chevron-down Created with Sketch Beta.

Legal Education

Legal Education and Student Loans

Support Affordable Student Loan Options and Repayment Assistance Programs

The ABA supports student access to sufficient financial assistance to pay for law school and encourages law schools to offer comprehensive debt counseling education. The average law school graduate can expect to accumulate $145,000 of student loan debt according to the ABA’s Young Lawyers Division (YLD). Increasingly high monthly repayment obligations on student loans presents significant financial problems upon graduation. Flexible repayment options, in addition to accessible and free financial counselling, are critical tools to help assure the future success of graduates who have borrowed significant sums to attend law school.

Title IV of the Higher Education Act (HEA) authorizes federal student loans, but Congress has not formally reauthorized the HEA even though the law technically expired in 2013. The chairs of the House and Senate committees with jurisdiction over the HEA hold opposing views on how to proceed, making it unlikely that the HEA will be reauthorized during the 118th Congress. However, testimony and legislation developed in either chamber could become new starting points for future deliberations over HEA reauthorization, so continuing vigilance is required.

In contrast to congressional inaction, the administration has taken aggressive steps to assist student loan borrowers. Most notably, President Biden has sought to provide up to $20,000 of student loan debt forgiveness for many Pell Grant recipients and up to $10,000 of relief for many non-Pell Grant recipients. However, the constitutionality of this action has been challenged in federal courts, and two cases will be argued before the Supreme Court in February 2023. In light of these legal challenges, the Department of Education has extended the student loan payment pause until June 2023, unless the cases are resolved sooner. Payment forbearance was originally put in place by Congress in March 2020 during the onset of the pandemic. The program suspends federal student loan payments and permits borrowers to repay their loans at a zero percent interest rate.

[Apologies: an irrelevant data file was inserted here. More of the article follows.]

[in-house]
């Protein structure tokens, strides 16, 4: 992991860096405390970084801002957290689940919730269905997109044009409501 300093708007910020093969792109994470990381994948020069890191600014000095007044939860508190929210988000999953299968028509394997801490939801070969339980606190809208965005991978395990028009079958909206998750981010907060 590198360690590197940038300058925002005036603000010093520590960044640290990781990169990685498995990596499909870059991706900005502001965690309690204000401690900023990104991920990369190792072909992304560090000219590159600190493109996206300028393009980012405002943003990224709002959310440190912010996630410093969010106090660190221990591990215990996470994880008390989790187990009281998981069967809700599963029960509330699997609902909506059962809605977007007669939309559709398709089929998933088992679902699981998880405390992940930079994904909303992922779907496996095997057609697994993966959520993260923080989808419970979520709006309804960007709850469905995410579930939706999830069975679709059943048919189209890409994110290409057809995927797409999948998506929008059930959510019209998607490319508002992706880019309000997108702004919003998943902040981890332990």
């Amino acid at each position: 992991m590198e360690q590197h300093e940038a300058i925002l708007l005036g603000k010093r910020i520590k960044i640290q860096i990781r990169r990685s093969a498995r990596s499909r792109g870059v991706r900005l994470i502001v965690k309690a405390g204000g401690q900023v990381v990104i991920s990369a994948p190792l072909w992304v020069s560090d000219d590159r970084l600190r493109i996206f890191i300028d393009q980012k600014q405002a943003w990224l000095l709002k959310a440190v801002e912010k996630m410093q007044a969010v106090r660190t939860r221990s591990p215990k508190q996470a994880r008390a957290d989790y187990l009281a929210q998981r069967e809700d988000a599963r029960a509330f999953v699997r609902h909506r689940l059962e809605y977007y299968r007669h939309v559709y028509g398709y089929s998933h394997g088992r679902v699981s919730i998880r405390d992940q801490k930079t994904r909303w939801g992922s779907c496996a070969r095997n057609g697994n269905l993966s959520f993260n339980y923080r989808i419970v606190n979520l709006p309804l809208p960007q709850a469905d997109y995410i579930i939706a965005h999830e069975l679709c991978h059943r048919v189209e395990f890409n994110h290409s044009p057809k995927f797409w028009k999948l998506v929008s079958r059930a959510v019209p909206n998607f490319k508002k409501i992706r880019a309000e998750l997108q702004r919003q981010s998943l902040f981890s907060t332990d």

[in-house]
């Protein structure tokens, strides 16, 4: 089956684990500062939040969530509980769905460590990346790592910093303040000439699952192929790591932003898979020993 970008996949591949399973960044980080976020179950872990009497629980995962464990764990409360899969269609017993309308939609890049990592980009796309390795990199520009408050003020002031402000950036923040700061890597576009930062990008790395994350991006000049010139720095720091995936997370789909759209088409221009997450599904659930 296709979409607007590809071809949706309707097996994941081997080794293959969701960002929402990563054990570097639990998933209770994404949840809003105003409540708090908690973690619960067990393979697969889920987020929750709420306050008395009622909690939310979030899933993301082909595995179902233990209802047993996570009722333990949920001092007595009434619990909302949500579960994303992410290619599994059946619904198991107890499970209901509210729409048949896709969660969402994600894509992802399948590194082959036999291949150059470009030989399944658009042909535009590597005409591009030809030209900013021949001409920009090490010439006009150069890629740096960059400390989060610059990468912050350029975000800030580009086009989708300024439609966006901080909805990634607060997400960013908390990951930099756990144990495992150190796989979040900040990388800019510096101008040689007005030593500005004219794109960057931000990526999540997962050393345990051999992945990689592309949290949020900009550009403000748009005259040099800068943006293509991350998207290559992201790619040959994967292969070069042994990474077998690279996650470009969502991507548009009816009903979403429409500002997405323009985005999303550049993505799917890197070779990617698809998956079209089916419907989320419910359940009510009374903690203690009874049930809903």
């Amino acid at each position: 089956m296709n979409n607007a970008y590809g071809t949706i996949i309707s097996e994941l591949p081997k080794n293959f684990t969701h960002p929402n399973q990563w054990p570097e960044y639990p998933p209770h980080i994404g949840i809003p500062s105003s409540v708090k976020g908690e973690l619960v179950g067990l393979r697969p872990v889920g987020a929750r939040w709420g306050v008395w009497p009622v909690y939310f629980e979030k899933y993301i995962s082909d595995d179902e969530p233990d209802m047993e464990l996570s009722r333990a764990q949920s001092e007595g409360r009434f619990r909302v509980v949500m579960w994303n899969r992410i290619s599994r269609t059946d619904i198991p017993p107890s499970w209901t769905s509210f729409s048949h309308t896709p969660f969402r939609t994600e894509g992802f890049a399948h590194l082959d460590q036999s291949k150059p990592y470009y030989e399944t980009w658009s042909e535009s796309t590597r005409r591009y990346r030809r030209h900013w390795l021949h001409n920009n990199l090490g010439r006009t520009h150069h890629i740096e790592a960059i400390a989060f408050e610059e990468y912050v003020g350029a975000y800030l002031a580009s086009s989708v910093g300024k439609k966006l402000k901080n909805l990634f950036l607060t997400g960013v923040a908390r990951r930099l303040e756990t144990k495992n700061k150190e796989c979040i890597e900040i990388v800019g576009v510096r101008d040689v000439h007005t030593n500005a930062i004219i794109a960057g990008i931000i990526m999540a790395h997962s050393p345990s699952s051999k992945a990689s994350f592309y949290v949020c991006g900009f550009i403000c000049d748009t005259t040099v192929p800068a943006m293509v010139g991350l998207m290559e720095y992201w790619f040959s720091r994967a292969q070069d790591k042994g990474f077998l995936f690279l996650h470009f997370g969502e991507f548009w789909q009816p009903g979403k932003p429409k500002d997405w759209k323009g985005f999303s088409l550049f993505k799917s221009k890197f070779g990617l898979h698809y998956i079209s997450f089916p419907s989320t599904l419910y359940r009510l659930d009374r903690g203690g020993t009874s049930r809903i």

Despite the expected congressional stalemate, the ABA will continue to monitor and support legislative attempts to assist borrowers. The ABA also will continue to advocate for the Department to provide further extensions of the payment forbearance period.

Support Preservation of the Public Service Loan Forgiveness Program

The ABA’s advocacy helped lead to the creation of the federal Public Service Loan Forgiveness program (PSLF) in 2007, which provides loan repayment assistance in exchange for a minimum of ten years of service in certain governmental and nonprofit organizations: House and Senate committee hearings on higher education during this Congress will likely include discussions on the PSLF program. However, the fact that the House and Senate are not controlled by a single party, plus the slim majorities in each chamber, make any prospect for legislation extremely unlikely. The ABA will continue to monitor developments though and provide input to Congress and the Department of Education on how to reform and strengthen this important access to justice program.